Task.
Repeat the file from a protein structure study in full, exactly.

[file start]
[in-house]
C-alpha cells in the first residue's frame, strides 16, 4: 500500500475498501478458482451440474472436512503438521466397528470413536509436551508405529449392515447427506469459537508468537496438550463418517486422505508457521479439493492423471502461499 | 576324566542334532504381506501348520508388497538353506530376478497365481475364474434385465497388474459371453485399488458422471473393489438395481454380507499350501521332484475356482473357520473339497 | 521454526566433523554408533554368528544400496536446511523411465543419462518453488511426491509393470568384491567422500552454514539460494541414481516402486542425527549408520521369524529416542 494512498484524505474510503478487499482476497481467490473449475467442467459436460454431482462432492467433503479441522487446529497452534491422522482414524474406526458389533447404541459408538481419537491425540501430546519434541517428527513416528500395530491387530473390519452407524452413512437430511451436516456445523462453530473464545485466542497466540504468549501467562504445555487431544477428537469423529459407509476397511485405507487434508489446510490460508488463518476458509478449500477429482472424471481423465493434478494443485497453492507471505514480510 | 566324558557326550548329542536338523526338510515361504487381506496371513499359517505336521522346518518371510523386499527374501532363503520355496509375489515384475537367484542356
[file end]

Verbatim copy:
[in-house]
C-alpha cells in the first residue's frame, strides 16, 4: 500500500475498501478458482451440474472436512503438521466397528470413536509436551508405529449392515447427506469459537508468537496438550463418517486422505508457521479439493492423471502461499 | 576324566542334532504381506501348520508388497538353506530376478497365481475364474434385465497388474459371453485399488458422471473393489438395481454380507499350501521332484475356482473357520473339497 | 521454526566433523554408533554368528544400496536446511523411465543419462518453488511426491509393470568384491567422500552454514539460494541414481516402486542425527549408520521369524529416542 494512498484524505474510503478487499482476497481467490473449475467442467459436460454431482462432492467433503479441522487446529497452534491422522482414524474406526458389533447404541459408538481419537491425540501430546519434541517428527513416528500395530491387530473390519452407524452413512437430511451436516456445523462453530473464545485466542497466540504468549501467562504445555487431544477428537469423529459407509476397511485405507487434508489446510490460508488463518476458509478449500477429482472424471481423465493434478494443485497453492507471505514480510 | 566324558557326550548329542536338523526338510515361504487381506496371513499359517505336521522346518518371510523386499527374501532363503520355496509375489515384475537367484542356